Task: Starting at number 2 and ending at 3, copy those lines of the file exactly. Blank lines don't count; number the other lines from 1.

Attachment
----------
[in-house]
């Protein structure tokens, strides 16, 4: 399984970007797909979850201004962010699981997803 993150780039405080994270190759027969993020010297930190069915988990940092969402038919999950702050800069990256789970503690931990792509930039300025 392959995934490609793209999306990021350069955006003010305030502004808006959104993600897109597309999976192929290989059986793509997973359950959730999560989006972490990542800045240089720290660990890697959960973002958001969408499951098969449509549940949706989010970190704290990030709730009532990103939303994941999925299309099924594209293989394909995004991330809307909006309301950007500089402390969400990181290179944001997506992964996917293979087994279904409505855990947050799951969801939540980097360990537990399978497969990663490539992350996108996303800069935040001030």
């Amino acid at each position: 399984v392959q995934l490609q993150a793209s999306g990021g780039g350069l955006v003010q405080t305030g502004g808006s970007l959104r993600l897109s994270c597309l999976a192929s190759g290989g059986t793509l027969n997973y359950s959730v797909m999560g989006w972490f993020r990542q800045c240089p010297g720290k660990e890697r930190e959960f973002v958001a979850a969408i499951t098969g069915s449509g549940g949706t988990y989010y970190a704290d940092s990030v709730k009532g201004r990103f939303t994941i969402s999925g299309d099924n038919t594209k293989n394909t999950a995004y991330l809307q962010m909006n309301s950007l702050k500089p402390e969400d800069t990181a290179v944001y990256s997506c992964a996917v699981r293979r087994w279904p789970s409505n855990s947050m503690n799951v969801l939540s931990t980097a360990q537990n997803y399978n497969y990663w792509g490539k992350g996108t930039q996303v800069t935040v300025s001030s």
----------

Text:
């Protein structure tokens, strides 16, 4: 399984970007797909979850201004962010699981997803 993150780039405080994270190759027969993020010297930190069915988990940092969402038919999950702050800069990256789970503690931990792509930039300025 392959995934490609793209999306990021350069955006003010305030502004808006959104993600897109597309999976192929290989059986793509997973359950959730999560989006972490990542800045240089720290660990890697959960973002958001969408499951098969449509549940949706989010970190704290990030709730009532990103939303994941999925299309099924594209293989394909995004991330809307909006309301950007500089402390969400990181290179944001997506992964996917293979087994279904409505855990947050799951969801939540980097360990537990399978497969990663490539992350996108996303800069935040001030």
């Amino acid at each position: 399984v392959q995934l490609q993150a793209s999306g990021g780039g350069l955006v003010q405080t305030g502004g808006s970007l959104r993600l897109s994270c597309l999976a192929s190759g290989g059986t793509l027969n997973y359950s959730v797909m999560g989006w972490f993020r990542q800045c240089p010297g720290k660990e890697r930190e959960f973002v958001a979850a969408i499951t098969g069915s449509g549940g949706t988990y989010y970190a704290d940092s990030v709730k009532g201004r990103f939303t994941i969402s999925g299309d099924n038919t594209k293989n394909t999950a995004y991330l809307q962010m909006n309301s950007l702050k500089p402390e969400d800069t990181a290179v944001y990256s997506c992964a996917v699981r293979r087994w279904p789970s409505n855990s947050m503690n799951v969801l939540s931990t980097a360990q537990n997803y399978n497969y990663w792509g490539k992350g996108t930039q996303v800069t935040v300025s001030s």